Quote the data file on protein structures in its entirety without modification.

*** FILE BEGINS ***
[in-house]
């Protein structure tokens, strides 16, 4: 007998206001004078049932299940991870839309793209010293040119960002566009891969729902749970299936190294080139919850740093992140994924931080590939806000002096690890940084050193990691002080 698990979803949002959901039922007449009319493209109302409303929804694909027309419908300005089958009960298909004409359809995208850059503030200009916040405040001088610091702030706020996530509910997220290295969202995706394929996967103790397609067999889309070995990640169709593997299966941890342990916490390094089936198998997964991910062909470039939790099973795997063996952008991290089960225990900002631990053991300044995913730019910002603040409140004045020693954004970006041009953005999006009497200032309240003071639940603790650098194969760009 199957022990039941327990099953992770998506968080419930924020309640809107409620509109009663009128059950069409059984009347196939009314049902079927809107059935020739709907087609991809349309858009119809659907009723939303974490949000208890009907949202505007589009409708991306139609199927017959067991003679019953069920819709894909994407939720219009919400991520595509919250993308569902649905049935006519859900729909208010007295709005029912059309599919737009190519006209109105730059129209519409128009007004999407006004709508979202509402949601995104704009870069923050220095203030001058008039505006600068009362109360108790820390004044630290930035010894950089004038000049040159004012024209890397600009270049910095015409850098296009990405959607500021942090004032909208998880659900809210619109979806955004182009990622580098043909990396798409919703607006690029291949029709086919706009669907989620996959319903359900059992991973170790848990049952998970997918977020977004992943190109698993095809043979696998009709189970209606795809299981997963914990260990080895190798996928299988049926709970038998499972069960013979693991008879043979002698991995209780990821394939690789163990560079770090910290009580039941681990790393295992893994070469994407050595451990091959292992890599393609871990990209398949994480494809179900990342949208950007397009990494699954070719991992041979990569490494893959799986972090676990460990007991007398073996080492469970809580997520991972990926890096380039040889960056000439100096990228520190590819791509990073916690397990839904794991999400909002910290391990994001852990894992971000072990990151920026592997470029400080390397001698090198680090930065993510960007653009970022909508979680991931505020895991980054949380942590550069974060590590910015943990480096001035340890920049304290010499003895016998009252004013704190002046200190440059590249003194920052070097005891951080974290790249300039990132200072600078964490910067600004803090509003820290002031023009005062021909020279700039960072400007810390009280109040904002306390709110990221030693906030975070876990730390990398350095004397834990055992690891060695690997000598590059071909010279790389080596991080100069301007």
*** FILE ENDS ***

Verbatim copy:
[in-house]
């Protein structure tokens, strides 16, 4: 007998206001004078049932299940991870839309793209010293040119960002566009891969729902749970299936190294080139919850740093992140994924931080590939806000002096690890940084050193990691002080 698990979803949002959901039922007449009319493209109302409303929804694909027309419908300005089958009960298909004409359809995208850059503030200009916040405040001088610091702030706020996530509910997220290295969202995706394929996967103790397609067999889309070995990640169709593997299966941890342990916490390094089936198998997964991910062909470039939790099973795997063996952008991290089960225990900002631990053991300044995913730019910002603040409140004045020693954004970006041009953005999006009497200032309240003071639940603790650098194969760009 199957022990039941327990099953992770998506968080419930924020309640809107409620509109009663009128059950069409059984009347196939009314049902079927809107059935020739709907087609991809349309858009119809659907009723939303974490949000208890009907949202505007589009409708991306139609199927017959067991003679019953069920819709894909994407939720219009919400991520595509919250993308569902649905049935006519859900729909208010007295709005029912059309599919737009190519006209109105730059129209519409128009007004999407006004709508979202509402949601995104704009870069923050220095203030001058008039505006600068009362109360108790820390004044630290930035010894950089004038000049040159004012024209890397600009270049910095015409850098296009990405959607500021942090004032909208998880659900809210619109979806955004182009990622580098043909990396798409919703607006690029291949029709086919706009669907989620996959319903359900059992991973170790848990049952998970997918977020977004992943190109698993095809043979696998009709189970209606795809299981997963914990260990080895190798996928299988049926709970038998499972069960013979693991008879043979002698991995209780990821394939690789163990560079770090910290009580039941681990790393295992893994070469994407050595451990091959292992890599393609871990990209398949994480494809179900990342949208950007397009990494699954070719991992041979990569490494893959799986972090676990460990007991007398073996080492469970809580997520991972990926890096380039040889960056000439100096990228520190590819791509990073916690397990839904794991999400909002910290391990994001852990894992971000072990990151920026592997470029400080390397001698090198680090930065993510960007653009970022909508979680991931505020895991980054949380942590550069974060590590910015943990480096001035340890920049304290010499003895016998009252004013704190002046200190440059590249003194920052070097005891951080974290790249300039990132200072600078964490910067600004803090509003820290002031023009005062021909020279700039960072400007810390009280109040904002306390709110990221030693906030975070876990730390990398350095004397834990055992690891060695690997000598590059071909010279790389080596991080100069301007």